- Letra Equivocada (Spanish Plans) give students lyrics, but some of them are wrong – they listen and mark when they hear something that doesn’t match
- Marker Partner (Cynthia Hitz) team version of the “agárralo/marker” game
- Matamoscas in groups of 3, (2 players, 1 judge) students race to touch the image the teacher describes
- Movie Talk narrate scenes in comprehensible language
- Musical Bingo (Kara Jacobs) watch a music video and play bingo with things they see in it
- Off-Side (Señor Wooly) students show agreement to 1 of 2 statements by moving to corresponding side of the room
- Pareja Mentirosa in pairs, students take turns to read out loud. When they make a mistake the other partner calls out “Mentirosa”
- Picture Talk talk about an image in comprehensible language for your students
- Pop Up (Señora Chase) listen to a sentence, pop up when called to translate it first
- Quite the character (Señor Wooly) match character photo with description
- Running Dictation (Comprehensible Classroom) – students take turns running, memorizing a sentence, then dictating it to their partner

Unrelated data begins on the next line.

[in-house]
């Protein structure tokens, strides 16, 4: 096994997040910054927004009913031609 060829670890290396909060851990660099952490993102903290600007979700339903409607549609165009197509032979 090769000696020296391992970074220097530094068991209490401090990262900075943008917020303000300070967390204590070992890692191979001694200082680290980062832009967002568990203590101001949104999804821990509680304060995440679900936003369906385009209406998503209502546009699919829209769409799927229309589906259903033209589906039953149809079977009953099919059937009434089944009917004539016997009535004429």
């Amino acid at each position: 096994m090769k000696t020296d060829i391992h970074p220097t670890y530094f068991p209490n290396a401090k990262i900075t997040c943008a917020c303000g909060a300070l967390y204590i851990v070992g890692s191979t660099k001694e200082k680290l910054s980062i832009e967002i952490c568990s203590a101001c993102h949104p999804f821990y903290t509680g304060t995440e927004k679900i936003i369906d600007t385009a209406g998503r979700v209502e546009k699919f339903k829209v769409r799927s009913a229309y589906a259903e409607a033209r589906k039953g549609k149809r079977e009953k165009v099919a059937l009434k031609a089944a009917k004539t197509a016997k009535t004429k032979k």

- Reverse Running Dictation (La Maestra Loca) One student reads a sentence, other student runs and finds matching image, then reports
- Sound Effect Reading (Julie Ogden Thompson) students make sound effects as you read
- Speed Date Translate like volleyball reading, but with a timed, rotating element
- Strip Bingo (Comprehensible Classroom) students listen and tear off pieces from a strip of paper
- TeachVid video tool that pulls out the language for students to interact with over and over again
- Viva la Música (Señor Wooly) students listen to song and highlight known phrases
All of the Activities and More!
Each of the activities I described in this video are linked in this spreadsheet, plus about 70 more. I think you’re going to love it – make sure you bookmark the page to easily return to for whenever you need inspiration!
If if there is anything that I missed in the spreadsheet, please comment below and let me know! What is one of your favorite activities to do with your classes?
If you like these activities and you want to hear more ideas for your classes, check out the playlist that I have here for you! This is my playlist on reading activities so if you liked this, that’s a playlist full of activities kind of like these but more in depth so it’s not like this whirlwind sprint each one has an explanation. I hope it’s helpful for you!